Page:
Wednesday, January 23, 2013

Dr. Aerolove or How-I-Learned-To-Stop-Hating-The-Bike

*this is purely a hypothesis based on personal opinion and rudimentary knowledge, SO YEAH BRO!

    For a while I have been thinking the bike. More specifically just the hardware (mostly the frame, however I will dabble into the wheels and drivetrain) and its influence on our PB over a set course. Specifically a Sprint 20km or Olympic 40km distance bike in an ITU format race.  Now you're probably thinking "oh yeah I know, I read the (insert aero brand bike here) article on their website".
 Well that statement has me ticked a bit.

-Can we trust that it is fully unbiased and fair for other brands?
-Does it take into account circumstances seen in real world aerodynamics and not just wind tunnel jaunts?
-Are these gains with aero frames really the Be-All End-All solutions? 

    Well lets break down WHAT ARE the requirements of an ITU bike? I like to think of these requirements being split into two categories. The first being 'rule requirements' which are stringent and do not lend easily to being broken (nor should some of them be broken) and 'personal requirements' which do lend themselves to change easily. The rule requirements are pretty straight forward, based off of UCI rules they make the system (as in the bike) clean, and efficient to maintain with different manufactures. The latter categories is what I'll be focusing on. 


Aero frames. I have an aero frame. I love it to bits. BUT I think aero is a gimmick. 
why? YOU. 

    Aero Frames are excellent and cutting through the air and reducing drag, and some of them are pretty trick. who doesn't start dripping from the mouth for a Cervelo S5, or an S-Works Venge? But the gains are insignificant to how aerodynamic you can be. 
    Air is pretty easy to work with. Like most fluids it mostly cares about simple things. One of those is Frontal Area. take for instance a door stop, slanted at one end, flat at the other. but when you look head on at it for either end it has the same area blocking the wind. Now you can tweak the design at either end to make said shape more aerodynamic but at the end of the day it will have finite results UNLESS you lower its frontal area.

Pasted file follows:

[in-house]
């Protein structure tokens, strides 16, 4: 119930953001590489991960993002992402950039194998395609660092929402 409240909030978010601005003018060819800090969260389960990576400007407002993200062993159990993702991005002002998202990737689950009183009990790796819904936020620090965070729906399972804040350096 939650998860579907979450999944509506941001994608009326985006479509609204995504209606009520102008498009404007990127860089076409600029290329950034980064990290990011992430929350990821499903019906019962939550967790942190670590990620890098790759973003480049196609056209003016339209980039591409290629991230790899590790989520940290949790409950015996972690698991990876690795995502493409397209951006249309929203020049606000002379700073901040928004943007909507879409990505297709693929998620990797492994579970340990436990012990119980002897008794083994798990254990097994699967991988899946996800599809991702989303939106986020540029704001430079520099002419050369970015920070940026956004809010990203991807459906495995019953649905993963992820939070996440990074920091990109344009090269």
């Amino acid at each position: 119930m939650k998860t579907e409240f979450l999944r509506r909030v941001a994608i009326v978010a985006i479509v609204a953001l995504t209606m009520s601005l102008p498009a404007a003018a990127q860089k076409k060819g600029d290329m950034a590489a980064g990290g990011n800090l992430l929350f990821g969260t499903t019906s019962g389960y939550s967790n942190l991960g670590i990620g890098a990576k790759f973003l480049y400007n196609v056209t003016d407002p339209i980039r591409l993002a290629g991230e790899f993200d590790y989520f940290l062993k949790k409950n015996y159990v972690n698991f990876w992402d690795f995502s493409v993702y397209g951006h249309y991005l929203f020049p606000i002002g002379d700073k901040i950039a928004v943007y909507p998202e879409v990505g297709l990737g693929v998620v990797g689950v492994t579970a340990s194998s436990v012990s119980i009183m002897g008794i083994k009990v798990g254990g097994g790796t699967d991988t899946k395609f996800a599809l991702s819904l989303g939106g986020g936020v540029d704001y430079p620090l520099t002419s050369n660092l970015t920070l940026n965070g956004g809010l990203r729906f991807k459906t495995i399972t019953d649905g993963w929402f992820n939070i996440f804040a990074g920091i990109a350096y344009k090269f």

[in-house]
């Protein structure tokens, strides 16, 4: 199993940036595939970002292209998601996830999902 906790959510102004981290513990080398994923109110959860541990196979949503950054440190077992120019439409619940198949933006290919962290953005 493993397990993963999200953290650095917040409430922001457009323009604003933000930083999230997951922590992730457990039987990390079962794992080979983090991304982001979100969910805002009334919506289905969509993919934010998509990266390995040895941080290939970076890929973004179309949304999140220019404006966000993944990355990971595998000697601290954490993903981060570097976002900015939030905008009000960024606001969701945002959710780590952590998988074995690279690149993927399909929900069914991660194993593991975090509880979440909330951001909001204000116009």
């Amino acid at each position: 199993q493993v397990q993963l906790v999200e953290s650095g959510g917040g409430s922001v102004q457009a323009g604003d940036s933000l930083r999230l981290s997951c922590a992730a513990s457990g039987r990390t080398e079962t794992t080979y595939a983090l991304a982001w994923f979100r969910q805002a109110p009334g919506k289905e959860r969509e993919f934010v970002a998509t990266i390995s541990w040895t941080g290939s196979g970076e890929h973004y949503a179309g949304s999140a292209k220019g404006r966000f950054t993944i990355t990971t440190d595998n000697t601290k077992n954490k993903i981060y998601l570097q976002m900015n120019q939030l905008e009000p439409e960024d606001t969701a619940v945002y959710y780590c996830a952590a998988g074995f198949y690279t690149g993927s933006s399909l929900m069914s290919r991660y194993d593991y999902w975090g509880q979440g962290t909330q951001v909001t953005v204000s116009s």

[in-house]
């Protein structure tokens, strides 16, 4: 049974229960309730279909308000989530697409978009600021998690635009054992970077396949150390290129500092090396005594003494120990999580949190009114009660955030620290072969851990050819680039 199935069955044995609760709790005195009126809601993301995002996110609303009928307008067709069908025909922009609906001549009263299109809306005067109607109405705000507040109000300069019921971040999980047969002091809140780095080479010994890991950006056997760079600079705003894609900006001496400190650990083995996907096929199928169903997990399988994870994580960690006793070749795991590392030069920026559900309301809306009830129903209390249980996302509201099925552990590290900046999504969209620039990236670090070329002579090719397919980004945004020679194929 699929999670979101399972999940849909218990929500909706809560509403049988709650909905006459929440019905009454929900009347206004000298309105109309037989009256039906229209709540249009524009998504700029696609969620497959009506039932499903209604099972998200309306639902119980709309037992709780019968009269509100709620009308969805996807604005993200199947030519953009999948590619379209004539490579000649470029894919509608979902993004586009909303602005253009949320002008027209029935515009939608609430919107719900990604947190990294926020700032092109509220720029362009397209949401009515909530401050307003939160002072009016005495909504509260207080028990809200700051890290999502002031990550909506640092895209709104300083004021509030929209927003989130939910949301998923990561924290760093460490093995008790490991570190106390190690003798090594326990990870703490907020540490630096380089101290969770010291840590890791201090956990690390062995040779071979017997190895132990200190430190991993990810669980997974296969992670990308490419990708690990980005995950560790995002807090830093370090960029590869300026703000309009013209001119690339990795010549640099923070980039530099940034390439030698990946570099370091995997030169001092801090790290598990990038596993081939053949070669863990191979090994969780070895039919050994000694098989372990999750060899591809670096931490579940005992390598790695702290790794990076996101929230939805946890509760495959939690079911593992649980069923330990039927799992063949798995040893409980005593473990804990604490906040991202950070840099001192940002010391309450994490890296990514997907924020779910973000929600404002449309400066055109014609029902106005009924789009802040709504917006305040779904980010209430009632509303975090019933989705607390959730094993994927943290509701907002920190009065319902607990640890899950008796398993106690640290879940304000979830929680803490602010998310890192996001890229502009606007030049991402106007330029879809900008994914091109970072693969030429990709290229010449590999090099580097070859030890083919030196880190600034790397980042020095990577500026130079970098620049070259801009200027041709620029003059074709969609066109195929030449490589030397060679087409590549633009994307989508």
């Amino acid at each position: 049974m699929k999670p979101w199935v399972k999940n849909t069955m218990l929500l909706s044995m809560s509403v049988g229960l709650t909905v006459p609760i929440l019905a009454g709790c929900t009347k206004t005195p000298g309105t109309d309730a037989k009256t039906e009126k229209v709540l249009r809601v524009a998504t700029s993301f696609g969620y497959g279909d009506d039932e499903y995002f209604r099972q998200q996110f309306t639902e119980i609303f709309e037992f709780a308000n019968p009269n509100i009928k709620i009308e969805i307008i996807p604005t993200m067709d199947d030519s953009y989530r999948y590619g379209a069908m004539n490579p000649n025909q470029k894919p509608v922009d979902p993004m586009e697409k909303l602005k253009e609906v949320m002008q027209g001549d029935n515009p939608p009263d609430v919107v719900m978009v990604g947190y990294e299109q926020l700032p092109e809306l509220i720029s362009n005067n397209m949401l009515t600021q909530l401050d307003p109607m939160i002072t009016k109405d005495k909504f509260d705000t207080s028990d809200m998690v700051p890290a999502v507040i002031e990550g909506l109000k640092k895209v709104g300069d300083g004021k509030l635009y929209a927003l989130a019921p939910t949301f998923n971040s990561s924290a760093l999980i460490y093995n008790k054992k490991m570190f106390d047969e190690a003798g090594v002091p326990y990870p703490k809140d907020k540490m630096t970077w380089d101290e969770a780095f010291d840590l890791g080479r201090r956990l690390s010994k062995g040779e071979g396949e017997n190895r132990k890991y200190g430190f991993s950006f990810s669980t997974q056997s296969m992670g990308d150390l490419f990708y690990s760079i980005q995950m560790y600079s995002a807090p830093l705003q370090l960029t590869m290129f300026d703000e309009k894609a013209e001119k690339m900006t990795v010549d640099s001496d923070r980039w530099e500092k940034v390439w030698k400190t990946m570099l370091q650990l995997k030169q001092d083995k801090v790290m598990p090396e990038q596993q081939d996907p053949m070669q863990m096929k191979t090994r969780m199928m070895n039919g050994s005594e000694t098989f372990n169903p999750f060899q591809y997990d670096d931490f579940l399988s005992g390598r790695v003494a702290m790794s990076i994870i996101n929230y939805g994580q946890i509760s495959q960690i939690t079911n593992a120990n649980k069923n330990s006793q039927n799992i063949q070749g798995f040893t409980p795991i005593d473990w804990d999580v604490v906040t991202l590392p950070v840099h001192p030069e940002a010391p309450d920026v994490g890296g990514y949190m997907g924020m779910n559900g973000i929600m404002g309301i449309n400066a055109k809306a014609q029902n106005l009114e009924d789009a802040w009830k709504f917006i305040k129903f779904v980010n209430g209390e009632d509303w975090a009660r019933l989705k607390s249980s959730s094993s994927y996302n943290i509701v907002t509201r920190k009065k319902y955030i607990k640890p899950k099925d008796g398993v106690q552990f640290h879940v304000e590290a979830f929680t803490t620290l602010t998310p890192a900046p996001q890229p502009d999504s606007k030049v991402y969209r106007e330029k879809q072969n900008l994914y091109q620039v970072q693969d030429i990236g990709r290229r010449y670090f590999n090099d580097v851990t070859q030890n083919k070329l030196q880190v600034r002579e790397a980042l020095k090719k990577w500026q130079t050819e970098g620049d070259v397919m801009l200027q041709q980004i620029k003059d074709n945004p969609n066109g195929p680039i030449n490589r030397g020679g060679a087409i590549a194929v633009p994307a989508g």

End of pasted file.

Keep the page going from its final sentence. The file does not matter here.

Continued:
This relates to a bike because a bike is only ~15% of the frontal area the wind sees. 
Now you can go off and get a frame that is say 5% more aerodynamic to your last set up but when your talking 5% of only 15% is chump change (A-Russ got me saying chump a lot, I like it) 
    You know what really is going to make a difference? lowering your upper body by an inch and a half.
    Now you are actively changing your frontal area, and thus making yourself more aerodynamic, and a hell of a lot more then an aero frame can do for you.


Air flow. Wind tunnels are great for data, and weight weenies but where can you find a wind tunnel? Rarely on a race course..

    In ITU Chances are you're going to be in a pack, you're going to be at the front for very short amounts of time, and you're going to be changing pace A LOT.
This is where I argue that a very Stiff, lightweight, non-aero frame is your best bud. Three reasons why.

- Air flow in a pack in going to be 90% of the time turbulent, with 10% clean laminar flow (at front). This laminar flow is where you aero bike is going to shine, but in turbulent flow it really doesn't matter much because. You're probably sucking wheel, and this turbulent flow off of the rider in front of you has swirling currents that help you draft. At this point it is preferable to get as low as possible. Any part of you that breaks the boundary layer and is in the laminar flow is going to see an increase in drag.